Taking action to combat elder abuse in all its forms
GATINEAU, QC, June 15, 2014 /CNW/ - The Honourable Alice Wong, Minister of State (Seniors), today joined communities across Canada and the globe in recognizing World Elder Abuse Awareness Day (WEAAD).
The World Health Organization and the International Network for the Prevention of Elder Abuse launched WEAAD in 2006 to draw attention to the abuse and neglect that older adults can experience and to provide help in preventing it. The United Nations has also observed the date since 2012.
The Government of Canada has made combatting elder abuse a priority and supports a range of measures to help protect seniors from all forms of elder abuse, including neglect. These include awareness activities and New Horizons for Seniors Program elder abuse awareness projects. The Government has also introduced new legislation, including the Protecting Canada's Seniors Act, which came into force in January 2013 and helps ensure consistently tough penalties for those who take advantage of elderly Canadians.
Visit seniors.gc.ca for access to tools and resources to help detect and prevent elder abuse.
- Economic Action Plan 2014 supports the implementation of the Canadian Victims Bill of Rights, which was announced on April 3, 2014. The proposed legislation, Bill C-32, will give victims of crime, including seniors, clear rights and a stronger voice at the federal level in the criminal justice and corrections system.
- A brochure on powers of attorney and joint bank accounts was released in November 2013 by the Federal/Provincial/Territorial Ministers Responsible for Seniors Forum to inform seniors about the risks, benefits and possible unintended consequences of opening a joint bank account or granting someone a power of attorney.
- In January 2013, the Protecting Canada's Seniors Act came into force, helping to ensure consistently tough penalties for those who take advantage of elderly Canadians.
"On World Elder Abuse Awareness Day, the Government of Canada is encouraging communities across the country to help raise awareness of this serious issue and inform seniors on ways to protect themselves. Our government is committed to helping preserve the well-being and security of Canadian seniors, and it continues to introduce new legislation and initiatives to combat elder abuse in all its forms."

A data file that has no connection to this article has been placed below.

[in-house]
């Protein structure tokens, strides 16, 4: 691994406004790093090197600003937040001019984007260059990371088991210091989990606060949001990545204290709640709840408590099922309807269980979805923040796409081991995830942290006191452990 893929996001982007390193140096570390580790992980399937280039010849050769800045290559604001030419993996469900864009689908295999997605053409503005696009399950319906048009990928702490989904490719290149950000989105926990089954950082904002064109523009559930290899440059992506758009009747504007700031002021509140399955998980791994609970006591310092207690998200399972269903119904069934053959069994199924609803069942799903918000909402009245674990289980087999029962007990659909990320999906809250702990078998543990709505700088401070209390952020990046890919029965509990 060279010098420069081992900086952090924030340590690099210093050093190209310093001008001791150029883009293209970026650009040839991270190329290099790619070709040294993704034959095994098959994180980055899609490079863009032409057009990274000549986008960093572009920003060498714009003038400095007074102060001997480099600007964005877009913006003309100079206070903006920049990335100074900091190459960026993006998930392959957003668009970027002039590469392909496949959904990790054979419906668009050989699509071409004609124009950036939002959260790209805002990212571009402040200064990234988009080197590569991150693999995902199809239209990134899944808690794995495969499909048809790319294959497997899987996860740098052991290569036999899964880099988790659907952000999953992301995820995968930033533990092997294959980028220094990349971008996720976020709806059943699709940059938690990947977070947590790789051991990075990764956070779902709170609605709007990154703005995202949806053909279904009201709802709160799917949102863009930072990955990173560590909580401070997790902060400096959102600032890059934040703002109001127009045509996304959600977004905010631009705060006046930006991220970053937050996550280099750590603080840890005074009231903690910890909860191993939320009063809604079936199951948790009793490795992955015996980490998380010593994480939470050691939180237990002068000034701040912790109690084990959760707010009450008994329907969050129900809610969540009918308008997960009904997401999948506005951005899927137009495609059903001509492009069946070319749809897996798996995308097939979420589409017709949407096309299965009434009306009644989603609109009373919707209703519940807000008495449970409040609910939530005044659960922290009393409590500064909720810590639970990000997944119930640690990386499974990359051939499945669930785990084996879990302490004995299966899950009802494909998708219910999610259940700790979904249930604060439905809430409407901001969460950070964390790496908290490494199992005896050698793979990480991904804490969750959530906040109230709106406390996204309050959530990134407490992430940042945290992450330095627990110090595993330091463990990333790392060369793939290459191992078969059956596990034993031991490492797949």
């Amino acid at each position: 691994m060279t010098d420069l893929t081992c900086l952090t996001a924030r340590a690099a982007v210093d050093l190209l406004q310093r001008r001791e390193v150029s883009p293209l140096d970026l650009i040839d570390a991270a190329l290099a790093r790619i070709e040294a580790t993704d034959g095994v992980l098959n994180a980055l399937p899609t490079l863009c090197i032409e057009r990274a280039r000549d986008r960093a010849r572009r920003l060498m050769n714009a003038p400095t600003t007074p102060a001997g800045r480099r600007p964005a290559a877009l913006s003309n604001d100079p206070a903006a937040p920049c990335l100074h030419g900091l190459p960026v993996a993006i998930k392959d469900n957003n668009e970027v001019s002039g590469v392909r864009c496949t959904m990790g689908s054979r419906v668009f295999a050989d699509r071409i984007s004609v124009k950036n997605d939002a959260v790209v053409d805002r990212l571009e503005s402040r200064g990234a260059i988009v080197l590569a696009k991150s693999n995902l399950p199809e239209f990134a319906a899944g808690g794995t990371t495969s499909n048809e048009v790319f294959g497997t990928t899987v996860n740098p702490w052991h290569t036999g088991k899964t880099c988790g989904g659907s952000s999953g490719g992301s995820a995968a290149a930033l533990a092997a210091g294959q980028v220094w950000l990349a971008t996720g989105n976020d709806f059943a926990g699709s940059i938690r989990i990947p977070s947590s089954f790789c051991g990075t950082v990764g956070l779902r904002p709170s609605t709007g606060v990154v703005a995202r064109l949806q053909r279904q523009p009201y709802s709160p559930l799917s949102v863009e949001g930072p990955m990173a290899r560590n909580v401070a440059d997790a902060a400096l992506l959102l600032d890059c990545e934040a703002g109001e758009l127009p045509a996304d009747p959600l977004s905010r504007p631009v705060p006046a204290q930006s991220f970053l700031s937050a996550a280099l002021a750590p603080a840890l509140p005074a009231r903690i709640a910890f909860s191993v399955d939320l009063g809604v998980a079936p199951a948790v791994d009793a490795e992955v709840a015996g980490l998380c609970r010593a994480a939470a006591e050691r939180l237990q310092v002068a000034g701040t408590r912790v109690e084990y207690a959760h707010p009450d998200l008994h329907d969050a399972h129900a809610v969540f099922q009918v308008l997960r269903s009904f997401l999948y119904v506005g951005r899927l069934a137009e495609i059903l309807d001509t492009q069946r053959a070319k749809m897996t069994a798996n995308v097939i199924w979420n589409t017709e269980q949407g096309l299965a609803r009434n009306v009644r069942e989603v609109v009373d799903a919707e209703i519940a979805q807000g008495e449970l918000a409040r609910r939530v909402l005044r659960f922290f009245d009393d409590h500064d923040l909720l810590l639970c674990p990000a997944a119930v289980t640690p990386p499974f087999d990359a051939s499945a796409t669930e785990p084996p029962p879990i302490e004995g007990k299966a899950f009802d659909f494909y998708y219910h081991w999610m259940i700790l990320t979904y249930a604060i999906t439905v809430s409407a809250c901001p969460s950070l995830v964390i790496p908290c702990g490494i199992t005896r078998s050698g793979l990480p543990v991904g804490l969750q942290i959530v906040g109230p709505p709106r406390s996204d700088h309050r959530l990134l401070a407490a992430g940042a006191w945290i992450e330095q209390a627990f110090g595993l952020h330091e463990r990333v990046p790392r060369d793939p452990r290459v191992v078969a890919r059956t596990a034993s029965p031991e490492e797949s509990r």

- The Honourable Alice Wong, Minister of State (Seniors)
The Government of Canada hosts a website, seniors.gc.ca, which provides seniors, family members and caregivers with tools, information and resources to help prevent and detect elder abuse.
Protecting Canada's Seniors Act
The Protecting Canada's Seniors Act, which came into force in January 2013, better protects seniors by ensuring tougher sentences for those who take advantage of older Canadians. Under the amendments to the Criminal Code, evidence that an offence had a significant impact on the victims due to their age—and other personal circumstances such as their health or financial situation—will now be considered an aggravating factor for sentencing purposes.
Personal Information Protection and Electronic Documents Act
The Government of Canada recently introduced Bill S-4, the Digital Privacy Act, which amends the Personal Information Protection and Electronic Documents Act (PIPEDA). PIPEDA sets the rules private-sector organizations must follow when collecting, using or disclosing personal information in the course of commercial activity.
The new legislation would allow banks and other organizations to notify authorities or a client's next of kin if they suspect that an older client is the victim of financial abuse. Officials at Industry Canada, with the support of Employment and Social Development Canada, will work with the Privacy Commissioner of Canada to provide guidance to banks and other affected organizations about factors to be considered in using their discretion in this area and about related best practices.
Canadian Victims Bill of Rights
The Government of Canada recently announced the introduction of legislation, Bill C-32, to create a Canadian Victims Bill of Rights that would transform the criminal justice system by creating, at the federal level, clear rights for victims of crime—a first in Canadian history.
The Canadian Victims Bill of Rights would transform the role of victims of crime in the criminal justice system by creating statutory rights for them. For the first time in Canadian history, criminal law provisions would be framed clearly to include rights for victims of crime.
New Horizons for Seniors Program
The New Horizons for Seniors Program supports projects led or inspired by seniors who want to make a difference in the lives of others and in their communities. Since 2006, the New Horizons for Seniors Program has funded more than 13,000 projects in hundreds of communities across Canada.
The Program provides support for networking, developing and delivering education and awareness activities. It also creates tools and resources to help seniors protect themselves from elder abuse, including fraud and financial abuse.
SOURCE: Employment and Social Development Canada
For further information:
Office of the Minister of State (Seniors)